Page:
Australian Christian Sprenger is currently ranked number one in the world in the 100 breaststroke with a time of 59.05. In London Sprenger earned a silver in the event posting a lifetime best time of 58.93. He has plenty of international and success under his belt; swimming the event in Beijing at the 2008 Olympic games, winning the bronze in Rome at the 2009 World Championships, winning Pan Pacific gold in 2010 and winning Commonwealth silver in 2010.
Sprenger has gone under the one minute barrier four times this year. The first in January at the Billiton Super Series (59.75) then three times at the Australian trials (59.76, 59.31, 59.05). Going into the Olympics in 2012 his fastest time had been a 59.91, so he has shown that he can make huge drops from his in season times to when he is fully rested. He looks to be one top of his game and will be in contention for the top spot on the podium in Barcelona.
Sprenger has also shown great speed this year, currently ranked number one in the 50 he posted a 26.90 in April at the Australian Trials.
Hungarian Daniel Gyurta has had the most international success out of any swimmer in the top 10, all be it in the 200 breaststroke. Gyurta won Olympic silver in 2004 at the age of 15, gold at both the 2009 and 2011 World Championships as well as gold at the London Olympics.
Although he does not have as solid of a resume in the 100 he is currently ranked seventh in the world with a time of 1:00.12, which he posted in January, he finished sixth at the World Championships in 2011 and fourth in London with a lifetime best of 59.53. Heading into London the fastest time Gyurta had done was a 1:00.43, which he posted in January of 2012, seeing that he was able to than drop to a 59.53 when rested there is a likelihood that he may do the same in Barcelona. That combined with his international experience I give him a slight advantage over most of his competition.
American Kevin Cordes at 19 years old is the second youngest swimmer in the world’s top 10 with a time of 59.99, which he posted at the US Trials in June. Cordes has shown steady improvement in the event over the last three years:
- 2011 – 1:01.62
- 2012 – 1:00.47
- 2013 – 59.99
In the last year he had great success in both short yards, winning the NCAA Championships and short course meters, where he finished third at the World Championships, which was his first taste of top level international competition. Unlike any of his competitors Cordes is the only swimmer to rank in the top 10 in the 50 (8th – 27.38), the 100 (4th – 59.99) and the 200 (2nd – 2:08.34).
Italian Fabio Scozzoli is ranked second in the world in the event with a time of 59.77, which he posted in April at the Italian Nationals. Scozzoli finished seventh in London posting a time of 59.97, but did post a 59.44 in the semi final. In 2012 going into the Olympics his in season best had been a 59.95.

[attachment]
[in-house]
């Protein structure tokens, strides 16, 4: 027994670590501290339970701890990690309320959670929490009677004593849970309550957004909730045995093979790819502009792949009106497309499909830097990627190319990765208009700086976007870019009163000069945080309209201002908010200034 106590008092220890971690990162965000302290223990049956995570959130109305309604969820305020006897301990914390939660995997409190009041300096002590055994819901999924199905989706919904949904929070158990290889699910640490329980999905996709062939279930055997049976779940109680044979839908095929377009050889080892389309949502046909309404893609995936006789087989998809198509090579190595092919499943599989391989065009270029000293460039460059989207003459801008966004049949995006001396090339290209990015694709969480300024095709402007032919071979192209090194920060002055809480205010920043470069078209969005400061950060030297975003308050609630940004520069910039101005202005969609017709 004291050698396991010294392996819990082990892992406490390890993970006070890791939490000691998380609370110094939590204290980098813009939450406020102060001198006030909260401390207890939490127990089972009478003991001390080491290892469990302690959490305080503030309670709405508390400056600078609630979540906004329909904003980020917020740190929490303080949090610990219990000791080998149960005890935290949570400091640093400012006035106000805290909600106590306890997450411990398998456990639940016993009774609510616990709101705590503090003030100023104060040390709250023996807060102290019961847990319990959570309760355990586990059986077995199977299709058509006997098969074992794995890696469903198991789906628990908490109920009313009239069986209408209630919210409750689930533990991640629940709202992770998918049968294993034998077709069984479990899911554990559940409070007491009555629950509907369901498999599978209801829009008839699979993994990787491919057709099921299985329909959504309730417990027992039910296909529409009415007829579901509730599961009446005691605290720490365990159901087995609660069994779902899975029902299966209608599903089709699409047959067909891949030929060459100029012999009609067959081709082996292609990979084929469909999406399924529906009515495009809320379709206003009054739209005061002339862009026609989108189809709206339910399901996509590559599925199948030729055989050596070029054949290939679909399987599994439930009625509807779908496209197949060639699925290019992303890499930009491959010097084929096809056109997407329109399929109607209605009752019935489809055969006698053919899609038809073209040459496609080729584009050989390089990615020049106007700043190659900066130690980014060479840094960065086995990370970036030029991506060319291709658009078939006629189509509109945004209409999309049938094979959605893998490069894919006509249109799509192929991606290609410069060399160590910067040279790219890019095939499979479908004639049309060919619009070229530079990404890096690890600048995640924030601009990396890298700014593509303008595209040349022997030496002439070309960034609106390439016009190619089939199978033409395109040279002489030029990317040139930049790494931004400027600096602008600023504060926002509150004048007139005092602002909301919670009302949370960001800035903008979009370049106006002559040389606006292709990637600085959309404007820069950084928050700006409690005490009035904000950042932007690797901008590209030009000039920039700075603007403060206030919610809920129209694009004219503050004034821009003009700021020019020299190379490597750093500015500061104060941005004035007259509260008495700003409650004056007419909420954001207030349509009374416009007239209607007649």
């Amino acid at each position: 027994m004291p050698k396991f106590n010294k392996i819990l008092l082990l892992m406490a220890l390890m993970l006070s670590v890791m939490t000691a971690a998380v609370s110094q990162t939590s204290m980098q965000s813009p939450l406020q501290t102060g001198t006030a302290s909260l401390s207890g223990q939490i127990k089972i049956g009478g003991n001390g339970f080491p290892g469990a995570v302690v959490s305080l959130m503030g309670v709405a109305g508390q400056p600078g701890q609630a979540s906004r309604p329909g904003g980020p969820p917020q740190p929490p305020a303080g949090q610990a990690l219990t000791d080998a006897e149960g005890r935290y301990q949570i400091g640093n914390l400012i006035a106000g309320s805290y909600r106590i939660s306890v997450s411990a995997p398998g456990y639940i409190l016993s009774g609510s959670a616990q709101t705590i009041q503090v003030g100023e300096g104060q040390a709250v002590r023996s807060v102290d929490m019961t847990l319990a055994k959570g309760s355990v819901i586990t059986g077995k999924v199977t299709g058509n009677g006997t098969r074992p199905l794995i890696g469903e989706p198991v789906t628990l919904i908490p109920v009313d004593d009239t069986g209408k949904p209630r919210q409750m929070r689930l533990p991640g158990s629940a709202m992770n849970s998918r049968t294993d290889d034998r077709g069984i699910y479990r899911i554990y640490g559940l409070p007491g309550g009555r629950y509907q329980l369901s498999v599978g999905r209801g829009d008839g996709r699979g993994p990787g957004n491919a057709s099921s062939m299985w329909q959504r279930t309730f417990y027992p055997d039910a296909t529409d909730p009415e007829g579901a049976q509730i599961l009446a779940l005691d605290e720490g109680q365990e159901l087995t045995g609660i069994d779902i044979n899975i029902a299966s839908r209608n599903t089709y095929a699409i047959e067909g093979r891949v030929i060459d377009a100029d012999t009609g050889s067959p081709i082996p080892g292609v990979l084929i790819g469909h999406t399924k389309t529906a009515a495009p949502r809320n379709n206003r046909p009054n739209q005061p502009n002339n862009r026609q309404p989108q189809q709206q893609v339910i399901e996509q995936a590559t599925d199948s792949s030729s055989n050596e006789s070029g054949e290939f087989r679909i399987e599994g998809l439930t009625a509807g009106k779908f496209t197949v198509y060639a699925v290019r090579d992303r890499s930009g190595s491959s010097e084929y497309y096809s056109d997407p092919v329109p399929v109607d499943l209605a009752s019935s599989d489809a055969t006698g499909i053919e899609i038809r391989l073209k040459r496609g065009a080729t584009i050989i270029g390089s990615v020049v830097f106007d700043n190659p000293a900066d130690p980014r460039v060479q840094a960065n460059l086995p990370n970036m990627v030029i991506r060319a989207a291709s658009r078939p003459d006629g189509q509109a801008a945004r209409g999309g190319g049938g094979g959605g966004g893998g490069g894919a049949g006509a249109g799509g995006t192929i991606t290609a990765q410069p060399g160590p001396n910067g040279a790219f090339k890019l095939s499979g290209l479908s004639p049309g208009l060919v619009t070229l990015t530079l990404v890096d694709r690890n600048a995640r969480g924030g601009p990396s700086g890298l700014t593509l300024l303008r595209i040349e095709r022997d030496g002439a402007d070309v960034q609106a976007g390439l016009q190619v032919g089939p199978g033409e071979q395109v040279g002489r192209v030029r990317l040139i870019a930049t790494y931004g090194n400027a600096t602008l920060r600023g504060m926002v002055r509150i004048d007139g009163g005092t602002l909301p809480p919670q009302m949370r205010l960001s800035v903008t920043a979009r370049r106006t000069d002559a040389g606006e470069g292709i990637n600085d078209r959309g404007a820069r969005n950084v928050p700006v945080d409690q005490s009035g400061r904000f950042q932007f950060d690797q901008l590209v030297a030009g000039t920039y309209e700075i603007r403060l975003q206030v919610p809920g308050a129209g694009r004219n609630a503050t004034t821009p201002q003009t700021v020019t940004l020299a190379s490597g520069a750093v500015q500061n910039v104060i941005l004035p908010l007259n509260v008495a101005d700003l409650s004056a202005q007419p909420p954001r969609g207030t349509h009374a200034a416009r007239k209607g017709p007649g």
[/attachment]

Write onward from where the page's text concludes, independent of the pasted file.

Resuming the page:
Scozzoli’s biggest successes on the international stage have been finishing second in Shanghai in a life time best of 59.42 and winning the 2012 World Short Course Championships in an Italian record time of 57.16.
19 year old Ross Murdoch of Great Britain is the youngest athlete in the world’s top 10 and has shown incredible improvement in the event in the last three years:
- 2011 – 1:06.01
- 2012 – 1:02.28
- 2013 – 59.80
He posted his lifetime best of 59.80 at the British Trials in June. This upstart world class athlete does not have any experience on the international stage, which may effect his performances when he is faced with the bright lights of the World Championships in Barcelona.
Michael Jamieson of Great Britain is currently ranked sixth in the world with a time of 1:00.06. Jamieson who is much more of a 200 specialist, is currently ranked number one in the wold with a 2:07.78 and was the Olympic silver medalist in the event in London. He failed to make the final in London in the 100 meter distance, but posted a lifetime best of 59.89 in the semi-finals.
Australian Brenton Rickard who is currently tied with Yaushir Koseki of Japan (who will not be competing in Barcelona finishing third at the Japanese Trials) for fifth in the world rankings with a time of 1:00.00 is the elder statesman in the field. Rickard has an impressive resume winning gold at the World Championships Rome in 2009, bronze at the World Championships in Melbourne 2007, bronze at the 2010 Commonwealth Games in Delhi, finishing fifth at the Olympics in Beijing in 2008 and sixth at the Olympics in London.
Olympic champion Cameron van der Burgh of South Africa is currently ranked 17th in the world with a time of 1:00.38, which he swam in June. van der Burgh has been battling injuries since the Olympics, first shoulder and then a knee injury at the Nilox Cup in July, which forced him to pull out of the French Open. After having the knee looked at by the South African medical staff it turned out to be bruising, since that point van der Burgh did confirm with Eye Witness News that he will compete in Barcelona.
Even at the ranking of 17th van der Burgh is only 26 one-hundredths of a second out of the top eight. With his knee injury turning out to only be bruising the Olympic champion has too much experience and pride not to put himself in the running to make the top eight.
Picks with best times since January 1, 2010:
- Christian Sprenger – 58.93
- Daniel Gyurta – 59.53
- Kevin Cordes – 59.99
- Fabio Scozzoli – 59.42
- Ross Murdoch – 59.80
- Michael Jamieson – 59.89
- Brenton Rickard – 59.50
- Cameron van der Burgh – 58.46